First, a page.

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POLITICAL GOSSIP.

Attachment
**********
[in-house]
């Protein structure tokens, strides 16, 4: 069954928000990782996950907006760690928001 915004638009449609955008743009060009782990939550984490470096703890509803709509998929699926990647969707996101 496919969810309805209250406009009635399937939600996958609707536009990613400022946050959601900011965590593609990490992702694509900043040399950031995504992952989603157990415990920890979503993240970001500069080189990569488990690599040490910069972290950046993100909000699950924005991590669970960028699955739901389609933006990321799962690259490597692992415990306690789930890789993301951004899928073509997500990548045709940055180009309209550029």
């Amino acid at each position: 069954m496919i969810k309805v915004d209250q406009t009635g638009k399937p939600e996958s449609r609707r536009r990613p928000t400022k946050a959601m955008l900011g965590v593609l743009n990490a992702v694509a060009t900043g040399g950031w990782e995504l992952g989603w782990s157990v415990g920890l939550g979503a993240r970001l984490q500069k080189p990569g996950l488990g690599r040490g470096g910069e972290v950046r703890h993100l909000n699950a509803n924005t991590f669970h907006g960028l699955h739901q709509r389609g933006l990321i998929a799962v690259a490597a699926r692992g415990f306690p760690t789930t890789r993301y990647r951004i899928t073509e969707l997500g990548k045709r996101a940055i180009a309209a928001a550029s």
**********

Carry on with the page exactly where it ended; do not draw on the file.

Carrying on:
[From Ocr Parliamentary Reporter.! WELLINGTON, September 3. Suing for Rates. An important recommendation ia made by the Public Petitions (M to Z) Committee in reference to summonses for rates. Reporting upon some Auckland petitions, they propose that the Rating Act should be amended in the direction of providing that personal service of summons for rates shall be a condition precedent to the recovery of rates and the sale of land for non-payment thereof. Such non-service of summons, they consider, should not be a bar to the local body recovering the rate after a lapse of two years. Jottings. Mr Duncan is asking that concessions be granted to a company formed for the manufacture of spirits within the colony. Members are burning with a desire to haveroyal commissions appointed during the recess. Mr Guinness is anxious to have one set up to report on the best mode in which assistance can be rendered to develop the auriferous resources of the colony; while Mr Joyce has given notice to move that a Royal Commission should be appointed to consider the following subjects ;—(!) The proposed Canadian, New Zealand and Australian ocean mail service; (2) the direct mail service; (3) intercolonial freetrade and reciprocity with Canada; (4) the present mode of disposing of Crown lands, and to indicate the desirableness or otherwise that some of the large blocks of Native lands coming to the Government (by purchase or otherwise) should be set aside and dealt with under the perpetual-lease system. The Native Minister this evening moved the second reading of the Ngarara and Waipiro Further Investigation Bill, to provide for the rehearing of the cases of the Ngarara and Waipiro blocks, which were inquired into by a Commission in the recess. Mr Turnbull characterised the Bill as an altogether extraordinary one, in that its destroyed the finality of the decisions ci theNative Land Court Judges, seeing *.W they had already adjudicated upon the cose three times. It was most oppressive, and quite unworthy of the House. Several members blamed Wi Parata for his action in reference to the Ngarara block, Major Jackson going so far as to say that had he acted as WiParata had he would ere now have been in gaol, and properly so too. Mr Carroll and Mr Taiwhanga, on the other hand, warmly defended Wi Parata, and blamed an officer of the Native Department for the difficulties in connection with both blocks, The second reading of the Bill was ultimately agreed to. Mr Wilson is asking whether the Minister of Education will during the recess (1) issue a circular to all education boards and inspectors inviting any suggestions for the improvement of the syllabus for primary education; and (2) hold a Conference orap-. point a Commission to take them or other suggestions into consideration, and to. report whether any alteration should be. made, | {Mr Ross did not move his danse empowering harbor boards to expend revenue in constructing streets, etc., as the Minister of Works promised that when the NortU Island Trunk Railway Loan Application Qttli is before the Legislative Conncil he will kuve» the clause inserted. _ Mr Fish is directing the Minister of Justice’s attention to the sly grog-soffing case oP the Police v. Harris Priedlich in Dunedin on, the 22nd ult., with a view to having stops taken to amend the Licensing Act in the direction of preventing a recurrence of such breaches of the evident meaning of the Act in future. The matte? of the Pegasua tinfidd i» engaging the attention of Mr Ward, who is inquiring in what direction the Government are moving in the way o| affording assistance to, those engaged in developing the tinfields. Mr Mills ia inquiring whether thePremier’s attention has been attracted to a» statement that the Customs Department of Victoria had promised to consider the advisableness of levying a duty on smoked antS salt fish imported into that colony, and if in any representation to the Government of Victoria on the subject of duties levied onproduce of this colony he would keep in view the interests of those engaged in the, fish curing industry. The Union Steam Ship Company h?.ringj decided to reduce their fares in view of theExhibition period, Mr Duncan ia asking what facilities the Railway Department contemplates affording the public generally who may be anxious to visit Dunedin. September 4, The Title Empowering and Ngarara and Waipiro Investigation